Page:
I don't mind slotted screws as such, but the typical screwdriver from the usual suspects are usually not made correctly. Not sure why that is. They will bugger up the slot. Hollow ground blades, like Gunsmiths use, fit the slot perfectly. A #17 iirc fits Holley jets perfectly. When brass jets get buggered it messes up the flow.

    Quirk: My bench vise must be closed or nearly so, with the handle pointing straight down at "close of business."
     
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  12. Truck64
    Joined: Oct 18, 2015
    Posts: 4,055

    Truck64
    Member
    from Ioway

    Back when everybody smoked, in a group or work setting of any size there was always some dickhead who would bum smokes on a near constant basis. Once in a while, OK, but then as now, shit costs money and this ain't a charity. Buy your own goddamn smokes.

    So smart guys kept a spare pack of Taryton Ultra-Lights or some shit like that, just awful and a cigarette in name only, burns like firecracker fuse and smells worse. Start bitchin', too bad. Here ya go.
     
    62rebel likes this.
  13. 41rodderz
    Joined: Sep 27, 2010
    Posts: 4,683

    41rodderz
    Member
    from Oregon

    I am with the in crowd of closing up vise grips and pliers. Open pliers seem to get tangled with other tools:D Murphy's law works in my garage:p.
     
  14. RidgeRunner
    Joined: Feb 9, 2007
    Posts: 850

    RidgeRunner
    Member
    from Western MA

    :confused:[/QUOTE]

    The difference between European and Asian metrics can be maddening as Europeans tend to use odd numbered sizes for bolt heads and nuts like 5, 7, 11, 13, 15, 17, 19, 21, 25 and Asians use even numbers like 4, 6, 8, 10, 12, 14, 16, 18, 20, 22, 24 etc. Not that either one won't throw something else in there. from time to tine[/QUOTE]

    Hopefully adding a bit without hi jacking here. Not all metric thread pitches are standard, some older (pre early '60's) motorcycles had different thread pitches between European and Japanese manufacturers .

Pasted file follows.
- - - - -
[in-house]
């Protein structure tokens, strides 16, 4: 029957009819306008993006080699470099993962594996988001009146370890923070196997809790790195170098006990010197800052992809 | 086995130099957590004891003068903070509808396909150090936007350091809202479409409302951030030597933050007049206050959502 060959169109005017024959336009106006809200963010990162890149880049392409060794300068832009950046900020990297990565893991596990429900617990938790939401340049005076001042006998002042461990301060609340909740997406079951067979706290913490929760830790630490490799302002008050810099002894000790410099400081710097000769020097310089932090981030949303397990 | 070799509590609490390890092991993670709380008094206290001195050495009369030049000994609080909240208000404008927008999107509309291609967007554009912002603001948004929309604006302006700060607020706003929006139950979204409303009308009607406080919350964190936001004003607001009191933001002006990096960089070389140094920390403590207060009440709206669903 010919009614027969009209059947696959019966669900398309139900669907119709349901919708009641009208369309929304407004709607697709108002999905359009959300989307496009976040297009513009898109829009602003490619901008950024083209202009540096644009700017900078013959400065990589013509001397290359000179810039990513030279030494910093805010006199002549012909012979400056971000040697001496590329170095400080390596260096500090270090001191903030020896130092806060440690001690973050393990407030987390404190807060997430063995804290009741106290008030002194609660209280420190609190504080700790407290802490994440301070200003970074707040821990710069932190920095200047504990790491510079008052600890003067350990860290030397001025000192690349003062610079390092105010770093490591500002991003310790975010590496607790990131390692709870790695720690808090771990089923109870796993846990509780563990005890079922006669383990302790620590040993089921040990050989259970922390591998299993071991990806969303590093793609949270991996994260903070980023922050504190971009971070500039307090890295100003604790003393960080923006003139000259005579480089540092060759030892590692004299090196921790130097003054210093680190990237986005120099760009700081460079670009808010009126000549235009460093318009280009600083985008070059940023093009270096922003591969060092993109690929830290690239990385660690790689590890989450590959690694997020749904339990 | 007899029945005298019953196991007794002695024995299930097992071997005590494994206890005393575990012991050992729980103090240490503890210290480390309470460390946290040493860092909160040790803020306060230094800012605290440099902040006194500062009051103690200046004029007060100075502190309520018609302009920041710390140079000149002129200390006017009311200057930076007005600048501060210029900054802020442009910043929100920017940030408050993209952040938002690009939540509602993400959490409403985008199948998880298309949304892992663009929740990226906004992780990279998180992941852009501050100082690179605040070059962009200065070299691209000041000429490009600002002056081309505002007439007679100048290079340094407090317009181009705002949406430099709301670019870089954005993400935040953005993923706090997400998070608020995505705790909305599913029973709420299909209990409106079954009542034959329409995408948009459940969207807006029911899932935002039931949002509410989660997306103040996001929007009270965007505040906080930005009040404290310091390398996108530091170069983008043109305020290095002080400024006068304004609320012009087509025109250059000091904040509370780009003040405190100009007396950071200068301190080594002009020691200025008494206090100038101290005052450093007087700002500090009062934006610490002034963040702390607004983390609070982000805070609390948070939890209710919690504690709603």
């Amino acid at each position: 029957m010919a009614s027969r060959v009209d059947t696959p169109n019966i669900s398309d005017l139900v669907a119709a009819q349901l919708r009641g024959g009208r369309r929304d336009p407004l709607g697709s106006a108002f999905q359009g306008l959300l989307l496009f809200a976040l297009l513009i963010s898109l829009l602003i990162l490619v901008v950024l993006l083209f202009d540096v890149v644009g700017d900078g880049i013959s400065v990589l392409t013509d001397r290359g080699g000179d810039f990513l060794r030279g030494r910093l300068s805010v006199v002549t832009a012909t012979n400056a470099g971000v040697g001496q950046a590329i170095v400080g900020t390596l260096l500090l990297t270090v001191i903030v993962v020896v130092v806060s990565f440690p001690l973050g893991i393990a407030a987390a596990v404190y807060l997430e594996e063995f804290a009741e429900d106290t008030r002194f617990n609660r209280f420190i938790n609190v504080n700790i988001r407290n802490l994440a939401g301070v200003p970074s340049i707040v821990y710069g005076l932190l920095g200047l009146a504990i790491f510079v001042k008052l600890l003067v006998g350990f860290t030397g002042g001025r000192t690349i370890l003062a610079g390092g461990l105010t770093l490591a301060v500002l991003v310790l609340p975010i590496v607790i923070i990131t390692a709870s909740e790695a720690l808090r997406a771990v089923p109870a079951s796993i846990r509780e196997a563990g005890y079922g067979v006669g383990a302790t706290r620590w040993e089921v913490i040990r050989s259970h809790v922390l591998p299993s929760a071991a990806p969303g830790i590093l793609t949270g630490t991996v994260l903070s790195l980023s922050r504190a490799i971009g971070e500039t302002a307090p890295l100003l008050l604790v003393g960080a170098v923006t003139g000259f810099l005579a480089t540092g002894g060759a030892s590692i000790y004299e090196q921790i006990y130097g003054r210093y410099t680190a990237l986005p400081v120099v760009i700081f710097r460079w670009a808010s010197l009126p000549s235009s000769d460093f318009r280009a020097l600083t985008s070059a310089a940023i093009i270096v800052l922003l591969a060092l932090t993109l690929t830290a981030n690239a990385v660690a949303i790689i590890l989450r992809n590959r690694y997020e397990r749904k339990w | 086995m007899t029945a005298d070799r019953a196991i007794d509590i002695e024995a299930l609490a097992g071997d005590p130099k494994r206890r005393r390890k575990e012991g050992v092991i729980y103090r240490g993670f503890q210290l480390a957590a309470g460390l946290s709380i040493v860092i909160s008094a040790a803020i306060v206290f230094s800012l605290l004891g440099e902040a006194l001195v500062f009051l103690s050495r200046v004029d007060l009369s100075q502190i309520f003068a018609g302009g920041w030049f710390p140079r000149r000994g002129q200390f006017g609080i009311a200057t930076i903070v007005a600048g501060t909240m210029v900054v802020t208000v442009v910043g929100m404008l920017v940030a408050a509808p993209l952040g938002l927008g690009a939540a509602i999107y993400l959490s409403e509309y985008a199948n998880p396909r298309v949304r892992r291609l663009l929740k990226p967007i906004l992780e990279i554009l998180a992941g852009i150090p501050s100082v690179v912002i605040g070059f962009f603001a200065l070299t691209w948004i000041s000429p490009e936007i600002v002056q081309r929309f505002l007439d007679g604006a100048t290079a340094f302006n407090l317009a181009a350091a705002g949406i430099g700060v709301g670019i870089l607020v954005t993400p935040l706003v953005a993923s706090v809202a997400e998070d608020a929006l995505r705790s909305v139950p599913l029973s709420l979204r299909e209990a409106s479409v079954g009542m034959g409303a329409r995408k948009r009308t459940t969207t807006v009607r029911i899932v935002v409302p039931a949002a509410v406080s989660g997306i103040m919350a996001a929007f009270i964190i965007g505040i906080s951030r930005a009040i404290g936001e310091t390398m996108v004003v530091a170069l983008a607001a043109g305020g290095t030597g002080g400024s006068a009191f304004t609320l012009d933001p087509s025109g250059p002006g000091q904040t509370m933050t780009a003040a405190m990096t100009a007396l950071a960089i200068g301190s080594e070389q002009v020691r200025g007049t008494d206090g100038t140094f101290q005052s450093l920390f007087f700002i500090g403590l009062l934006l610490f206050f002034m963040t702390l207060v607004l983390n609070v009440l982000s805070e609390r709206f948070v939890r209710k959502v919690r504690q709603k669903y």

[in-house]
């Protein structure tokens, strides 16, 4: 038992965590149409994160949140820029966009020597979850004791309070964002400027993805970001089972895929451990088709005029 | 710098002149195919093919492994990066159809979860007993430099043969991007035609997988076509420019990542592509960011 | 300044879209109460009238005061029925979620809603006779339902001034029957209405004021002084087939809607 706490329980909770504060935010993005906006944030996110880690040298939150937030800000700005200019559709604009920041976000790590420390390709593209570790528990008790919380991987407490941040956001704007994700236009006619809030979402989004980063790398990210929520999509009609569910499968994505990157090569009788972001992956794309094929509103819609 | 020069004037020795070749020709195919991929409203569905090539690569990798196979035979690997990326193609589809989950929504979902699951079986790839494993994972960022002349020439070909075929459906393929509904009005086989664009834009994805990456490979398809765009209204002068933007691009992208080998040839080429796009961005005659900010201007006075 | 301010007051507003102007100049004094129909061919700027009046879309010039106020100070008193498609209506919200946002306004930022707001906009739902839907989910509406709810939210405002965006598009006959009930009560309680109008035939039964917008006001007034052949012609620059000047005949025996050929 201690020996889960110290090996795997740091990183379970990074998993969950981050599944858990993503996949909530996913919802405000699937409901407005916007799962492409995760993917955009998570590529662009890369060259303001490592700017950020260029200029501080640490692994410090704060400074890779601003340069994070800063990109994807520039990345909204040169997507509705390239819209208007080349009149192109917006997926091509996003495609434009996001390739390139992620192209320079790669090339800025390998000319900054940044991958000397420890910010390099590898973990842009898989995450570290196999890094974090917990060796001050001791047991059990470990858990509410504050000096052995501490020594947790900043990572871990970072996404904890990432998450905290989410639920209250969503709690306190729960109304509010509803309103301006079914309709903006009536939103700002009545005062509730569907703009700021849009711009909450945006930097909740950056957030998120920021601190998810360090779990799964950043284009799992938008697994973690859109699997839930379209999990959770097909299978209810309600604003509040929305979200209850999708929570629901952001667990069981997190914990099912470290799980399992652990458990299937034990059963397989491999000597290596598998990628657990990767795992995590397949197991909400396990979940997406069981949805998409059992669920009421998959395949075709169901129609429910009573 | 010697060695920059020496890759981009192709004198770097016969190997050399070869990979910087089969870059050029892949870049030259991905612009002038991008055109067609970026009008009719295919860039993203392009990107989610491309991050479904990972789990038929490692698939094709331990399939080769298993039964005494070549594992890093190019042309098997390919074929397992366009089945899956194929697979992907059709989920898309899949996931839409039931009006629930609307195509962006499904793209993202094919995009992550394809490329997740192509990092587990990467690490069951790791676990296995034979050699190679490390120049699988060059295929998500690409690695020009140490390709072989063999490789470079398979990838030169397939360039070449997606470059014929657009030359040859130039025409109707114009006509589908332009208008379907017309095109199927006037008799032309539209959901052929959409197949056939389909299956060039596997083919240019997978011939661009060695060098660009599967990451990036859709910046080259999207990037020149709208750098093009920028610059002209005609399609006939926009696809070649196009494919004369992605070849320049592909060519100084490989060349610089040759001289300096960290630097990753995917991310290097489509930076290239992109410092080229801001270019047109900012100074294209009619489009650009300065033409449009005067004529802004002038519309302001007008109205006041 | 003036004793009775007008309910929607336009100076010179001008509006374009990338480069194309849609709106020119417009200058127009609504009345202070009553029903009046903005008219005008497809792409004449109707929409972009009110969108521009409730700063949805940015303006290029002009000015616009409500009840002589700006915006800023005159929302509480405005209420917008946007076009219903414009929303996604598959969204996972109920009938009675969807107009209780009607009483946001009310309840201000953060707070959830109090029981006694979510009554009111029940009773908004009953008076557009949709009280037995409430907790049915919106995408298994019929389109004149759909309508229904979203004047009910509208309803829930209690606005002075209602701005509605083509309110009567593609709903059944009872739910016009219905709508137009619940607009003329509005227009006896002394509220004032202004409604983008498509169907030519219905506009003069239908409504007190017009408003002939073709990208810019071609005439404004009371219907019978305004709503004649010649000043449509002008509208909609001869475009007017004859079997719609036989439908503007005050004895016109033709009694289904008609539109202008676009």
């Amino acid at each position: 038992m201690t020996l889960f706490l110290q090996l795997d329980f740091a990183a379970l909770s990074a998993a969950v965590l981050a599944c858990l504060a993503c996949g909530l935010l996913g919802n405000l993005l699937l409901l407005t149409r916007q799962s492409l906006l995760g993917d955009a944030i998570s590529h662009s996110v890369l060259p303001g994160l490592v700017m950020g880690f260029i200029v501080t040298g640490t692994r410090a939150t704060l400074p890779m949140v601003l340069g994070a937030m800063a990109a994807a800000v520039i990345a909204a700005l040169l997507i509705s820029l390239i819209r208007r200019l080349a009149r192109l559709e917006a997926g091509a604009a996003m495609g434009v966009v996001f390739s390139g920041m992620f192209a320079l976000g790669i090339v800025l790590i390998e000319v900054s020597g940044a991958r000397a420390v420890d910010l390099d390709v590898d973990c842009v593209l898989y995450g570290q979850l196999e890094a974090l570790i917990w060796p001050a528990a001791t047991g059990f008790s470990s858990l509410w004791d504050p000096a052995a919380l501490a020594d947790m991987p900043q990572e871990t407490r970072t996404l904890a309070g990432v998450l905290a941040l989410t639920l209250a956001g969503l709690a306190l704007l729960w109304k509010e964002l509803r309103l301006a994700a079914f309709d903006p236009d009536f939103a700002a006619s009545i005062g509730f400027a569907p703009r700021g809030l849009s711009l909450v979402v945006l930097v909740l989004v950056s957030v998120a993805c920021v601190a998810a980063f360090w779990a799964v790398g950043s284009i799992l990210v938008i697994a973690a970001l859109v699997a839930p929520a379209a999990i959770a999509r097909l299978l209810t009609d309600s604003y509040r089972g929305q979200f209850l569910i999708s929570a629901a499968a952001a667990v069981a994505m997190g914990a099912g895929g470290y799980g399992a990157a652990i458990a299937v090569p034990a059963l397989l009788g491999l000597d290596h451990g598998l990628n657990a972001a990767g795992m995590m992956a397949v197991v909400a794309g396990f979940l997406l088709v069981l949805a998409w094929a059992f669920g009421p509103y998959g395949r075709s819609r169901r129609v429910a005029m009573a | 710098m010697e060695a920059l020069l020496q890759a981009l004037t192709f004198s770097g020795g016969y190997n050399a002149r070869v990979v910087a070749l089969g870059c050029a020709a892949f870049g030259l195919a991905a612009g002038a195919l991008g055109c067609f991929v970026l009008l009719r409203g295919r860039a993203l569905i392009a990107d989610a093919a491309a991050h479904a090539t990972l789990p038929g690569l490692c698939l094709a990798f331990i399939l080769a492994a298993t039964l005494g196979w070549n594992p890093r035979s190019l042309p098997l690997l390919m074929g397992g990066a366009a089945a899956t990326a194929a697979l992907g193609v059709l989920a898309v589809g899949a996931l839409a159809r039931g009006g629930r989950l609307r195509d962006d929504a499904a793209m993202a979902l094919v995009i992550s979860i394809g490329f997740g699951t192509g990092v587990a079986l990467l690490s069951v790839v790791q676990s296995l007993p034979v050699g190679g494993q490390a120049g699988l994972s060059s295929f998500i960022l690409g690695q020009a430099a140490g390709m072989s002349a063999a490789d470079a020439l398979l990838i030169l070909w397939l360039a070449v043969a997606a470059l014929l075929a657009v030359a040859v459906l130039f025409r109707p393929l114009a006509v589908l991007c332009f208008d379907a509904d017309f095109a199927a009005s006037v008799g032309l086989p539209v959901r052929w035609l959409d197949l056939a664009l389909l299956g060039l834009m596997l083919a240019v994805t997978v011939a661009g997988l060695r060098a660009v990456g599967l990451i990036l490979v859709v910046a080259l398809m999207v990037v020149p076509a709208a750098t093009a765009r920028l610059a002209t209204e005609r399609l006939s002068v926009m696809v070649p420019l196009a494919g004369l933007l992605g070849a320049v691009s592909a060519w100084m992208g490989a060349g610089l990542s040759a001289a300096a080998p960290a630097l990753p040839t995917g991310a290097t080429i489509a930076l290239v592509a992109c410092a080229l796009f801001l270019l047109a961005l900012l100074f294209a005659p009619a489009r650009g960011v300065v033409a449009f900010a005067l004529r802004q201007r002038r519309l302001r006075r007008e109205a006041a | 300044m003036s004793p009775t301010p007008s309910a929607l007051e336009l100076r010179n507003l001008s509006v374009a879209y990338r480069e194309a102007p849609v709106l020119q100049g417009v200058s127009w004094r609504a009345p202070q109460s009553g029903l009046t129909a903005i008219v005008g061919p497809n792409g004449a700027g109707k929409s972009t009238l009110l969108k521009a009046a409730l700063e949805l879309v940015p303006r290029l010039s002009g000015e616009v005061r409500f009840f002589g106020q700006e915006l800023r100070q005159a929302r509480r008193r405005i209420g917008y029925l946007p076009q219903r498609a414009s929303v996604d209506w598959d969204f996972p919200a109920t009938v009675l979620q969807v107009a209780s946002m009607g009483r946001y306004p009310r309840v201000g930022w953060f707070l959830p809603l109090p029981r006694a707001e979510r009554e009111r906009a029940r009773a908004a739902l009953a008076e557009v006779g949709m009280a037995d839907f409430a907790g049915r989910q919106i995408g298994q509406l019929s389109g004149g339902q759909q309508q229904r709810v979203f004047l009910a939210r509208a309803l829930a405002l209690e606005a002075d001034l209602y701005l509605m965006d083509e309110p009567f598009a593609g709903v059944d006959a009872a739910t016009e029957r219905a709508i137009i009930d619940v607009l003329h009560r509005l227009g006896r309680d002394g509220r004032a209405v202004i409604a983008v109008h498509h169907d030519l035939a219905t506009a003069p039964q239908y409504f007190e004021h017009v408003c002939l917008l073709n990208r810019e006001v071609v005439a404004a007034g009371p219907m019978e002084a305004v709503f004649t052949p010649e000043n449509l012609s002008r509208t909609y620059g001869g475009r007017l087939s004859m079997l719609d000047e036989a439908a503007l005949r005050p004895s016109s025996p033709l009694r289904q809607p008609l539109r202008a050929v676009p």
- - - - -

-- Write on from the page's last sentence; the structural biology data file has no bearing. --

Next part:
Even old American machinery has some odd ball stuff like 11 1/2 TPI.

    After mucking up too many projects using too much haste I've found it best to keep truly odd ball tooling well labeled and well separated from the everyday use stuff.

    Ed
     
  15. stanlow69
    Joined: Feb 21, 2010
    Posts: 4,308

    stanlow69
    Member
    from red oak

    These dam things are made backwards for left handed people. I put my tools in my tool box the opposite of everybody else. I still gotta think before tighten and loosening a bolt. Always go the wrong way. Same with window cranks. I still wanna put my extensions in the tray the opposite way they are suppose to go(pre selected slots).
     
  16. DDDenny
    Joined: Feb 6, 2015
    Posts: 13,423

    DDDenny
    Member
    from oregon

    The difference between European and Asian metrics can be maddening as Europeans tend to use odd numbered sizes for bolt heads and nuts like 5, 7, 11, 13, 15, 17, 19, 21, 25 and Asians use even numbers like 4, 6, 8, 10, 12, 14, 16, 18, 20, 22, 24 etc. Not that either one won't throw something else in there. from time to tine[/QUOTE]
    Hopefully adding a bit without hi jacking here. Not all metric thread pitches are standard, some older (pre early '60's) motorcycles had different thread pitches between European and Japanese manufacturers .
    Even old American machinery has some odd ball stuff like 11 1/2 TPI.
    After mucking up too many projects using too much haste I've found it best to keep truly odd ball tooling well labeled and well separated from the everyday use stuff.
    Ed[/QUOTE]

    I raced a Honda 2 stroke powered shifterkart and the CR-125 used a different thread pitch on the case and barrel studs, 73/74 then 75-78 IIRC. Had to make sure to keep matching hardware and hardparts together as it was common to "stick" a piston/barrel.
     
  17. First question; Do you know the difference between a wrench and a hammer?


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  18. Gr8laker
    Joined: Sep 15, 2011
    Posts: 58

    Gr8laker
    Member
    from Michigan

    I am so using this quote on my wife. I love her dearly, but she says I'm anal. So I ask her: Am I anal, or are you a slob?
     
  19. williebill
    Joined: Mar 1, 2004
    Posts: 2,557

    williebill
    Member